I also pay tribute to the work of VSO, which since 2008 has operated in five Latin American countries-Bolivia, Honduras, Peru, Guatemala and El Salvador-in addition to its programme in Guyana which has been in place since 1964. Its volunteers help to promote the employability of young people, the sustainability of natural resources, and the access to justice for the poor and marginalised, particularly women and children. In Peru, for example, 29 per cent of the population is aged under 15, 35 per cent do not have access to justice for a variety of reasons, and human rights abuses of certain racial and ethnic groups have resulted in many thousands of deaths, disappearances and acts of discrimination.



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One of the many contributions of VSO has been the anti-discrimination training it has supplied to public authorities and the police. This helped to pave the way for local anti-discrimination legislation. It is easy to miss the actual, real-life impact of such a development at such a distance when we are so used to debating and legislating for every last detail of discrimination. There follows an example of what it changed in Peru: before the legislation, no one could enter a public building without a national identity card. People from distant villages whose mother tongue was not Spanish often had no means to obtain their ID card, so they had no access to basic services. Now, that requirement to have ID as an entry ticket has been swept away and the measure has been so successful that other regions are copying it.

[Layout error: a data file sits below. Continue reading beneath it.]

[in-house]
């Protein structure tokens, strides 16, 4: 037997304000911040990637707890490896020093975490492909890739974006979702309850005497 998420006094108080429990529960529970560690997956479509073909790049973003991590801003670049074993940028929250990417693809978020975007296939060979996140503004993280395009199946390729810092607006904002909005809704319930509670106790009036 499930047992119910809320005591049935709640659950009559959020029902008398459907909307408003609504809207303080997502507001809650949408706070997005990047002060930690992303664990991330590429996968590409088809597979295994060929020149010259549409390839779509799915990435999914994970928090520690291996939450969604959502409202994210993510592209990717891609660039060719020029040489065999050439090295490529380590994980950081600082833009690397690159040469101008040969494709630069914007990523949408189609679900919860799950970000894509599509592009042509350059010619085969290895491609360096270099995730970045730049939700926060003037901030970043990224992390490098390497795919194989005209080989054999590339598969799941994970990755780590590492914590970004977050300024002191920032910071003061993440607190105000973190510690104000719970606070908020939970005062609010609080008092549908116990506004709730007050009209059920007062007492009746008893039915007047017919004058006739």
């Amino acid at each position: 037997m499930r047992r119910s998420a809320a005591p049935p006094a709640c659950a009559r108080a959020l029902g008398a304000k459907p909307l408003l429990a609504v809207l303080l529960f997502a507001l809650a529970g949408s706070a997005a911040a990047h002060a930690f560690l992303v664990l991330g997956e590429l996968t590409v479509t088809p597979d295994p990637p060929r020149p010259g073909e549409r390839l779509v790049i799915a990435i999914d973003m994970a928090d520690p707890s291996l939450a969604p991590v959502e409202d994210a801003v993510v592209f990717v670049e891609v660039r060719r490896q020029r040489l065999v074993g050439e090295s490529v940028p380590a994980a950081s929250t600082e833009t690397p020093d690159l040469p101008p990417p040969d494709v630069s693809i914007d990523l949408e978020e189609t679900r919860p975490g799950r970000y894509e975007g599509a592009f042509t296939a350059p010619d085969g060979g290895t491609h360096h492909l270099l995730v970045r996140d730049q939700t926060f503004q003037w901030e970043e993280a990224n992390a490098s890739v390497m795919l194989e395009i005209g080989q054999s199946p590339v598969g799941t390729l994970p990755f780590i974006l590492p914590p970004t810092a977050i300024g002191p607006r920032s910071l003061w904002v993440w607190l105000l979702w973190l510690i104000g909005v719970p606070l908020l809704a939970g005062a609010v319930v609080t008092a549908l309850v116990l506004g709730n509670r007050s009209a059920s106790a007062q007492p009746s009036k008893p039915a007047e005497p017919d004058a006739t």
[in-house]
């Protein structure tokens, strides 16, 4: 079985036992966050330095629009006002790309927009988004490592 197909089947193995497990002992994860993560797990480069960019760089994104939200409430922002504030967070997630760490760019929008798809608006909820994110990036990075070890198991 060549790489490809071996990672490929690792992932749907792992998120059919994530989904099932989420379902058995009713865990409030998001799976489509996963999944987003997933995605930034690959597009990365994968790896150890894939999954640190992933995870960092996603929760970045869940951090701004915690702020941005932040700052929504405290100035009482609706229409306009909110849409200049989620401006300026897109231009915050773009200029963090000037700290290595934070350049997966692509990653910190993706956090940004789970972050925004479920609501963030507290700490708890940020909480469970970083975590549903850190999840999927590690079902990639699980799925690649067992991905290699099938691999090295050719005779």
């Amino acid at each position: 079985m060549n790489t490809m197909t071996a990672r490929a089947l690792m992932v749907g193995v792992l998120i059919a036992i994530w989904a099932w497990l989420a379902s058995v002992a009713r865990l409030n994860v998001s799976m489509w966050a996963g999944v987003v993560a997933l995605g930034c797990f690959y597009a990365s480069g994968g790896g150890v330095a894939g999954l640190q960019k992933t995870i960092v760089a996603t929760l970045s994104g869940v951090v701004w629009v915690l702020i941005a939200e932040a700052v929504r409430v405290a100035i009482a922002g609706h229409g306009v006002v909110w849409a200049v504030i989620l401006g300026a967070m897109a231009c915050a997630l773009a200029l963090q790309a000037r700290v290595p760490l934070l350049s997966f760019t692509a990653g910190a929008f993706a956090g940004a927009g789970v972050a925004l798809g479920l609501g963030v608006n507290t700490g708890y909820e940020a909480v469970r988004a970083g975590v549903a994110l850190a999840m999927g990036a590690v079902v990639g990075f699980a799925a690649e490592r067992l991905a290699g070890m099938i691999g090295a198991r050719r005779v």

That mention of the Spanish language leads me to my other point and here I declare an interest as chair of the All-Party Group on Modern Languages. If UK businesses are to take advantage of emerging markets in Latin America, they will need people who can speak Spanish and Portuguese. Sadly, the lack of language skills in the UK workforce and the general decline in foreign language learning is undermining our international business competitiveness.

It has been estimated that up to £21 billion is being lost to the UK economy every year because of our languages deficit. Currently, the UK does only half as much business with Brazil, which has a population of 200 million, as it does with Denmark, which has a population of 5 million. Brazil is the world's fifth biggest country but only our 30thbiggest export market. Even so, that makes it the UK's biggest market in Latin America. Mexico is next, but no other Latin American country is in our top 50. Will the Minister say what is being done to promote trade between Mercosur and EU countries? UKTI has pointed to the importance of networks in promoting bilateral trade and this is precisely where and why knowledge of the relevant languages comes in. English is important, vital even, but it is not enough. UK export businesses which have proactively valued and used language skills have reported a 45 per cent increase in sales.